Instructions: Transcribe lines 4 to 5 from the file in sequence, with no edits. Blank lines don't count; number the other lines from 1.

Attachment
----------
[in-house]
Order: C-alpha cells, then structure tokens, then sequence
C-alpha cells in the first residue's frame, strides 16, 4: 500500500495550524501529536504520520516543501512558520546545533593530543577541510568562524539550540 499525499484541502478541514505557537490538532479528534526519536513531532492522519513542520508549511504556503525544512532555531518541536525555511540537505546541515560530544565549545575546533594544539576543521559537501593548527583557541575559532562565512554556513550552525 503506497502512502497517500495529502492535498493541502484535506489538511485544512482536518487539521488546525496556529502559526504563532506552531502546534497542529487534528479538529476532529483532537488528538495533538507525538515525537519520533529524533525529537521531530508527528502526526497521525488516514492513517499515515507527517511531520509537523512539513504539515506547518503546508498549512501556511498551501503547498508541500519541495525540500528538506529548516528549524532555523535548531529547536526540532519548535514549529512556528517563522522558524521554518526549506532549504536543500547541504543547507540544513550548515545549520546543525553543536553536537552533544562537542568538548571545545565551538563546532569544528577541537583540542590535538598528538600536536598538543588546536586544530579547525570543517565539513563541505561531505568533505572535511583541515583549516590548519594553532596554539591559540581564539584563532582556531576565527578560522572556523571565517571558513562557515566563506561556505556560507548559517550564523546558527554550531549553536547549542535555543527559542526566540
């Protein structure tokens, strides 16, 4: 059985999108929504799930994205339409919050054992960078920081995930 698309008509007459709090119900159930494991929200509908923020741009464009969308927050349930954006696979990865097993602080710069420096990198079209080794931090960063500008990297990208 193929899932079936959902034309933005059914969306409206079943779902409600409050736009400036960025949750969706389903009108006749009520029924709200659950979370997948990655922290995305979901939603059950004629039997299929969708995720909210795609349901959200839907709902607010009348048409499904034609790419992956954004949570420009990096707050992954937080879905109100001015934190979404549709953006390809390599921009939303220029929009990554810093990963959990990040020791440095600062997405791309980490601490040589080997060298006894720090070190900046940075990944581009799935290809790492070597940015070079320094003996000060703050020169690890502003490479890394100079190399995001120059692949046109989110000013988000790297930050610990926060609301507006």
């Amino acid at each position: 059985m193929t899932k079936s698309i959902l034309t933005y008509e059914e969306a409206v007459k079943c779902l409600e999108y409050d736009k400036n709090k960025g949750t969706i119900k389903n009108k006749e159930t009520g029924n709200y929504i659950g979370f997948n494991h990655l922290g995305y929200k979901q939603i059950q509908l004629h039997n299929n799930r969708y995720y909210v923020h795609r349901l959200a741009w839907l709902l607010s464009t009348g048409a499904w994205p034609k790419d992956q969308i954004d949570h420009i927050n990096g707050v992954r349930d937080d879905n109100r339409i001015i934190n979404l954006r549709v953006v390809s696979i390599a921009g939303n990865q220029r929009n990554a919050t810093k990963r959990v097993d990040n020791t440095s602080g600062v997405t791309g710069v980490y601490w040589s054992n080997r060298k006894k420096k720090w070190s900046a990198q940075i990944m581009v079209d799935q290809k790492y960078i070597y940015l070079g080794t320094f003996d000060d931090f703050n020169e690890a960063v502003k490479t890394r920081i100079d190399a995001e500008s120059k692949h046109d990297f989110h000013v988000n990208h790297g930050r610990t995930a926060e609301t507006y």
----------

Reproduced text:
């Protein structure tokens, strides 16, 4: 059985999108929504799930994205339409919050054992960078920081995930 698309008509007459709090119900159930494991929200509908923020741009464009969308927050349930954006696979990865097993602080710069420096990198079209080794931090960063500008990297990208 193929899932079936959902034309933005059914969306409206079943779902409600409050736009400036960025949750969706389903009108006749009520029924709200659950979370997948990655922290995305979901939603059950004629039997299929969708995720909210795609349901959200839907709902607010009348048409499904034609790419992956954004949570420009990096707050992954937080879905109100001015934190979404549709953006390809390599921009939303220029929009990554810093990963959990990040020791440095600062997405791309980490601490040589080997060298006894720090070190900046940075990944581009799935290809790492070597940015070079320094003996000060703050020169690890502003490479890394100079190399995001120059692949046109989110000013988000790297930050610990926060609301507006």
């Amino acid at each position: 059985m193929t899932k079936s698309i959902l034309t933005y008509e059914e969306a409206v007459k079943c779902l409600e999108y409050d736009k400036n709090k960025g949750t969706i119900k389903n009108k006749e159930t009520g029924n709200y929504i659950g979370f997948n494991h990655l922290g995305y929200k979901q939603i059950q509908l004629h039997n299929n799930r969708y995720y909210v923020h795609r349901l959200a741009w839907l709902l607010s464009t009348g048409a499904w994205p034609k790419d992956q969308i954004d949570h420009i927050n990096g707050v992954r349930d937080d879905n109100r339409i001015i934190n979404l954006r549709v953006v390809s696979i390599a921009g939303n990865q220029r929009n990554a919050t810093k990963r959990v097993d990040n020791t440095s602080g600062v997405t791309g710069v980490y601490w040589s054992n080997r060298k006894k420096k720090w070190s900046a990198q940075i990944m581009v079209d799935q290809k790492y960078i070597y940015l070079g080794t320094f003996d000060d931090f703050n020169e690890a960063v502003k490479t890394r920081i100079d190399a995001e500008s120059k692949h046109d990297f989110h000013v988000n990208h790297g930050r610990t995930a926060e609301t507006y």